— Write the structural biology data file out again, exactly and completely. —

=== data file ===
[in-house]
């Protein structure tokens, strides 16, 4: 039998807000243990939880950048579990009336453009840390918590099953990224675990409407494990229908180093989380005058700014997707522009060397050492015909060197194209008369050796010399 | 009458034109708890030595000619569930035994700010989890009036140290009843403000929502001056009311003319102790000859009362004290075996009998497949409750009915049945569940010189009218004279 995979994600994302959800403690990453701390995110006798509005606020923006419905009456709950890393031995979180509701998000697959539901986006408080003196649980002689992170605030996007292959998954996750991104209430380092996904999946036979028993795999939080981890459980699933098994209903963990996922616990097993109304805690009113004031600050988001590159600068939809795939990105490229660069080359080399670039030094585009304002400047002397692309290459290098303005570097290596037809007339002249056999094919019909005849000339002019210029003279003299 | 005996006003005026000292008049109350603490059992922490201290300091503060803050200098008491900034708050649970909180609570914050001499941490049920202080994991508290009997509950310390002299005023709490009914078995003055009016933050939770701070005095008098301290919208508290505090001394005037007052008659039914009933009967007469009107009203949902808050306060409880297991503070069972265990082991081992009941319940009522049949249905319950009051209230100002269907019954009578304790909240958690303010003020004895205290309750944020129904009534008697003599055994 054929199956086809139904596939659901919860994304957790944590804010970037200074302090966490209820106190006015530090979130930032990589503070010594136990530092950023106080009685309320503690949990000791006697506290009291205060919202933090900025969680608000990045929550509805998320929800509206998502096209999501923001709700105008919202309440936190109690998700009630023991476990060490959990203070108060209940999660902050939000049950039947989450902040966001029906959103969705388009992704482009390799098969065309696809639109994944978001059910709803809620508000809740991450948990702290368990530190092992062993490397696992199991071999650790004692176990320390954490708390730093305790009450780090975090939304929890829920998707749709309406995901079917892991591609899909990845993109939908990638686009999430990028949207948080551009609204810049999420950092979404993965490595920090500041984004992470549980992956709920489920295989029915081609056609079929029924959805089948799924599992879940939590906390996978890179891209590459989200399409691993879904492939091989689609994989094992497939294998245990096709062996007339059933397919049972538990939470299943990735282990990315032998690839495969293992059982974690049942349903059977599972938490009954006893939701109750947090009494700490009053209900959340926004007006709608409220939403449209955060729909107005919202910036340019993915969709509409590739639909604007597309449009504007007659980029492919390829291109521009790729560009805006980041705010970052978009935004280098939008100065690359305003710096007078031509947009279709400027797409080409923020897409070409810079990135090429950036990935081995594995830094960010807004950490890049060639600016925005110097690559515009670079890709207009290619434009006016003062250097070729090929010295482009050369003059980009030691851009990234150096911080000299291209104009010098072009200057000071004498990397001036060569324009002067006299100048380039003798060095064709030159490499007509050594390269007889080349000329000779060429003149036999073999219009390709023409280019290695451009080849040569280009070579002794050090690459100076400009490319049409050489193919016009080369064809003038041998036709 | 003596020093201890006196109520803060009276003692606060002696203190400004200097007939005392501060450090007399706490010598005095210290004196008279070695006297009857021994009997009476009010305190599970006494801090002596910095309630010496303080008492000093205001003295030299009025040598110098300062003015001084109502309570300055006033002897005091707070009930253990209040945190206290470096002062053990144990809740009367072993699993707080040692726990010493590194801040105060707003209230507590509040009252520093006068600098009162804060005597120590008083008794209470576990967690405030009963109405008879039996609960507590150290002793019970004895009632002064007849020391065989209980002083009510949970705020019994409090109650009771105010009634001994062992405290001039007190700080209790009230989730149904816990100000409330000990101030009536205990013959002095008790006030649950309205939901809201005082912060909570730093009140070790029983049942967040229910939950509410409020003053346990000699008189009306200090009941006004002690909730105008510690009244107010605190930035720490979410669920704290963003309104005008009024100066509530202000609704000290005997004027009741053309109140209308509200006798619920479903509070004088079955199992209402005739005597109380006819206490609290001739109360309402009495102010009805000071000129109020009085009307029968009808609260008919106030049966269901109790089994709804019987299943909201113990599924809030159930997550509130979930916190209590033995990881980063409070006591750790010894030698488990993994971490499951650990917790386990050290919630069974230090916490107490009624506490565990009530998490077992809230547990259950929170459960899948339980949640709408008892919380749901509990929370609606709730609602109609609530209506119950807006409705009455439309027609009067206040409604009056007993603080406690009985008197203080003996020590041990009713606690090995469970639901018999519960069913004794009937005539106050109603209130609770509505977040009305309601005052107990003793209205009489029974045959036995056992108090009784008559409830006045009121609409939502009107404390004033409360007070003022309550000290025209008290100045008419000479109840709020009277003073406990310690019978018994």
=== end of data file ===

[in-house]
């Protein structure tokens, strides 16, 4: 039998807000243990939880950048579990009336453009840390918590099953990224675990409407494990229908180093989380005058700014997707522009060397050492015909060197194209008369050796010399 | 009458034109708890030595000619569930035994700010989890009036140290009843403000929502001056009311003319102790000859009362004290075996009998497949409750009915049945569940010189009218004279 995979994600994302959800403690990453701390995110006798509005606020923006419905009456709950890393031995979180509701998000697959539901986006408080003196649980002689992170605030996007292959998954996750991104209430380092996904999946036979028993795999939080981890459980699933098994209903963990996922616990097993109304805690009113004031600050988001590159600068939809795939990105490229660069080359080399670039030094585009304002400047002397692309290459290098303005570097290596037809007339002249056999094919019909005849000339002019210029003279003299 | 005996006003005026000292008049109350603490059992922490201290300091503060803050200098008491900034708050649970909180609570914050001499941490049920202080994991508290009997509950310390002299005023709490009914078995003055009016933050939770701070005095008098301290919208508290505090001394005037007052008659039914009933009967007469009107009203949902808050306060409880297991503070069972265990082991081992009941319940009522049949249905319950009051209230100002269907019954009578304790909240958690303010003020004895205290309750944020129904009534008697003599055994 054929199956086809139904596939659901919860994304957790944590804010970037200074302090966490209820106190006015530090979130930032990589503070010594136990530092950023106080009685309320503690949990000791006697506290009291205060919202933090900025969680608000990045929550509805998320929800509206998502096209999501923001709700105008919202309440936190109690998700009630023991476990060490959990203070108060209940999660902050939000049950039947989450902040966001029906959103969705388009992704482009390799098969065309696809639109994944978001059910709803809620508000809740991450948990702290368990530190092992062993490397696992199991071999650790004692176990320390954490708390730093305790009450780090975090939304929890829920998707749709309406995901079917892991591609899909990845993109939908990638686009999430990028949207948080551009609204810049999420950092979404993965490595920090500041984004992470549980992956709920489920295989029915081609056609079929029924959805089948799924599992879940939590906390996978890179891209590459989200399409691993879904492939091989689609994989094992497939294998245990096709062996007339059933397919049972538990939470299943990735282990990315032998690839495969293992059982974690049942349903059977599972938490009954006893939701109750947090009494700490009053209900959340926004007006709608409220939403449209955060729909107005919202910036340019993915969709509409590739639909604007597309449009504007007659980029492919390829291109521009790729560009805006980041705010970052978009935004280098939008100065690359305003710096007078031509947009279709400027797409080409923020897409070409810079990135090429950036990935081995594995830094960010807004950490890049060639600016925005110097690559515009670079890709207009290619434009006016003062250097070729090929010295482009050369003059980009030691851009990234150096911080000299291209104009010098072009200057000071004498990397001036060569324009002067006299100048380039003798060095064709030159490499007509050594390269007889080349000329000779060429003149036999073999219009390709023409280019290695451009080849040569280009070579002794050090690459100076400009490319049409050489193919016009080369064809003038041998036709 | 003596020093201890006196109520803060009276003692606060002696203190400004200097007939005392501060450090007399706490010598005095210290004196008279070695006297009857021994009997009476009010305190599970006494801090002596910095309630010496303080008492000093205001003295030299009025040598110098300062003015001084109502309570300055006033002897005091707070009930253990209040945190206290470096002062053990144990809740009367072993699993707080040692726990010493590194801040105060707003209230507590509040009252520093006068600098009162804060005597120590008083008794209470576990967690405030009963109405008879039996609960507590150290002793019970004895009632002064007849020391065989209980002083009510949970705020019994409090109650009771105010009634001994062992405290001039007190700080209790009230989730149904816990100000409330000990101030009536205990013959002095008790006030649950309205939901809201005082912060909570730093009140070790029983049942967040229910939950509410409020003053346990000699008189009306200090009941006004002690909730105008510690009244107010605190930035720490979410669920704290963003309104005008009024100066509530202000609704000290005997004027009741053309109140209308509200006798619920479903509070004088079955199992209402005739005597109380006819206490609290001739109360309402009495102010009805000071000129109020009085009307029968009808609260008919106030049966269901109790089994709804019987299943909201113990599924809030159930997550509130979930916190209590033995990881980063409070006591750790010894030698488990993994971490499951650990917790386990050290919630069974230090916490107490009624506490565990009530998490077992809230547990259950929170459960899948339980949640709408008892919380749901509990929370609606709730609602109609609530209506119950807006409705009455439309027609009067206040409604009056007993603080406690009985008197203080003996020590041990009713606690090995469970639901018999519960069913004794009937005539106050109603209130609770509505977040009305309601005052107990003793209205009489029974045959036995056992108090009784008559409830006045009121609409939502009107404390004033409360007070003022309550000290025209008290100045008419000479109840709020009277003073406990310690019978018994």